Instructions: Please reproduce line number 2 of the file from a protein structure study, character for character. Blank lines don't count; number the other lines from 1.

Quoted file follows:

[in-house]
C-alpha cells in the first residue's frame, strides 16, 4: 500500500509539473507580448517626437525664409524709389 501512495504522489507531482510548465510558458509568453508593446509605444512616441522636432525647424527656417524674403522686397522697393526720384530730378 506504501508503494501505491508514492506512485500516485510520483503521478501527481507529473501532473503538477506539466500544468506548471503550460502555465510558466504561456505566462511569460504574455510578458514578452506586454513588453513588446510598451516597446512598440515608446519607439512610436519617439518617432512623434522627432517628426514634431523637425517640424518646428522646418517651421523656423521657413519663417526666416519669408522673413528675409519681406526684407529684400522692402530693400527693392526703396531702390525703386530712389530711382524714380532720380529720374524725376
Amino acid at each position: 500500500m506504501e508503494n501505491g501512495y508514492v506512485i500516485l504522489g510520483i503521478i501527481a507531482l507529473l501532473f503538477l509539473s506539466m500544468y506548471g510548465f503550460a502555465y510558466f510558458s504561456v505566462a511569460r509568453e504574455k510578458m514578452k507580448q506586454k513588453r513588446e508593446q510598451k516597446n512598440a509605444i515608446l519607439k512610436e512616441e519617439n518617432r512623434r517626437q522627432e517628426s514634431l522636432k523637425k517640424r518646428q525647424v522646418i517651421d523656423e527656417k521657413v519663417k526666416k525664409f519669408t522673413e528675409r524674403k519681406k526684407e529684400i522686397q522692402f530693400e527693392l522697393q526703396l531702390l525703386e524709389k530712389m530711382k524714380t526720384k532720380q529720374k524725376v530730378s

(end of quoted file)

C-alpha cells in the first residue's frame, strides 16, 4: 500500500509539473507580448517626437525664409524709389 501512495504522489507531482510548465510558458509568453508593446509605444512616441522636432525647424527656417524674403522686397522697393526720384530730378 506504501508503494501505491508514492506512485500516485510520483503521478501527481507529473501532473503538477506539466500544468506548471503550460502555465510558466504561456505566462511569460504574455510578458514578452506586454513588453513588446510598451516597446512598440515608446519607439512610436519617439518617432512623434522627432517628426514634431523637425517640424518646428522646418517651421523656423521657413519663417526666416519669408522673413528675409519681406526684407529684400522692402530693400527693392526703396531702390525703386530712389530711382524714380532720380529720374524725376